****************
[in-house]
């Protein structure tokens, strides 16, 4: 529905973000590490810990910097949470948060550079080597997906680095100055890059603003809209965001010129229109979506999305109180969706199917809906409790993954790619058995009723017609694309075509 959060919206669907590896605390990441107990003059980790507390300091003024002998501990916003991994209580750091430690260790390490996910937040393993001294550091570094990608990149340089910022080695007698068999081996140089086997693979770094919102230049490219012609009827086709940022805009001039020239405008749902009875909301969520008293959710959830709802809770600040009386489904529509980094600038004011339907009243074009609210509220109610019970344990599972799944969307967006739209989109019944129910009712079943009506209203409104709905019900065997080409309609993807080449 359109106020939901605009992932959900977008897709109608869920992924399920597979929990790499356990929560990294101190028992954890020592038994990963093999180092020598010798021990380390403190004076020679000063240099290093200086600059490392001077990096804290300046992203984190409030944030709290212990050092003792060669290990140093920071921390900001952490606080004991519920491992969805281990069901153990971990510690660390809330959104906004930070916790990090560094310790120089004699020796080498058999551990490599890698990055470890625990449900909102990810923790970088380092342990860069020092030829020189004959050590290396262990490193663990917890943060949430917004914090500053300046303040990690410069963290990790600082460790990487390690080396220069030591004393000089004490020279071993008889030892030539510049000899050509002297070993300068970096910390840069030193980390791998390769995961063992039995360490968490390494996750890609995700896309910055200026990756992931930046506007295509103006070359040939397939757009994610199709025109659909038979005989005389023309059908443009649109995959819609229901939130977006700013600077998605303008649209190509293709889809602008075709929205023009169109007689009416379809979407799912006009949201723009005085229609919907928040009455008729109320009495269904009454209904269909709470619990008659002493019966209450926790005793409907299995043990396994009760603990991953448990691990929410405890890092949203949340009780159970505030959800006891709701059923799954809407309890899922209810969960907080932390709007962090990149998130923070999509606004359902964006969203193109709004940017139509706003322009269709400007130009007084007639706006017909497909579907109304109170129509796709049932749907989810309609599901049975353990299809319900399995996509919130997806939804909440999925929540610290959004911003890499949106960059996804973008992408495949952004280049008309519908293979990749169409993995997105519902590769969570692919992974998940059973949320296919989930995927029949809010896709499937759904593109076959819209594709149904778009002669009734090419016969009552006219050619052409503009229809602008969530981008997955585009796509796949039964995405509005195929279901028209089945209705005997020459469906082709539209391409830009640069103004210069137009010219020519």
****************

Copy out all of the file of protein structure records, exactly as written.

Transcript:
[in-house]
């Protein structure tokens, strides 16, 4: 529905973000590490810990910097949470948060550079080597997906680095100055890059603003809209965001010129229109979506999305109180969706199917809906409790993954790619058995009723017609694309075509 959060919206669907590896605390990441107990003059980790507390300091003024002998501990916003991994209580750091430690260790390490996910937040393993001294550091570094990608990149340089910022080695007698068999081996140089086997693979770094919102230049490219012609009827086709940022805009001039020239405008749902009875909301969520008293959710959830709802809770600040009386489904529509980094600038004011339907009243074009609210509220109610019970344990599972799944969307967006739209989109019944129910009712079943009506209203409104709905019900065997080409309609993807080449 359109106020939901605009992932959900977008897709109608869920992924399920597979929990790499356990929560990294101190028992954890020592038994990963093999180092020598010798021990380390403190004076020679000063240099290093200086600059490392001077990096804290300046992203984190409030944030709290212990050092003792060669290990140093920071921390900001952490606080004991519920491992969805281990069901153990971990510690660390809330959104906004930070916790990090560094310790120089004699020796080498058999551990490599890698990055470890625990449900909102990810923790970088380092342990860069020092030829020189004959050590290396262990490193663990917890943060949430917004914090500053300046303040990690410069963290990790600082460790990487390690080396220069030591004393000089004490020279071993008889030892030539510049000899050509002297070993300068970096910390840069030193980390791998390769995961063992039995360490968490390494996750890609995700896309910055200026990756992931930046506007295509103006070359040939397939757009994610199709025109659909038979005989005389023309059908443009649109995959819609229901939130977006700013600077998605303008649209190509293709889809602008075709929205023009169109007689009416379809979407799912006009949201723009005085229609919907928040009455008729109320009495269904009454209904269909709470619990008659002493019966209450926790005793409907299995043990396994009760603990991953448990691990929410405890890092949203949340009780159970505030959800006891709701059923799954809407309890899922209810969960907080932390709007962090990149998130923070999509606004359902964006969203193109709004940017139509706003322009269709400007130009007084007639706006017909497909579907109304109170129509796709049932749907989810309609599901049975353990299809319900399995996509919130997806939804909440999925929540610290959004911003890499949106960059996804973008992408495949952004280049008309519908293979990749169409993995997105519902590769969570692919992974998940059973949320296919989930995927029949809010896709499937759904593109076959819209594709149904778009002669009734090419016969009552006219050619052409503009229809602008969530981008997955585009796509796949039964995405509005195929279901028209089945209705005997020459469906082709539209391409830009640069103004210069137009010219020519």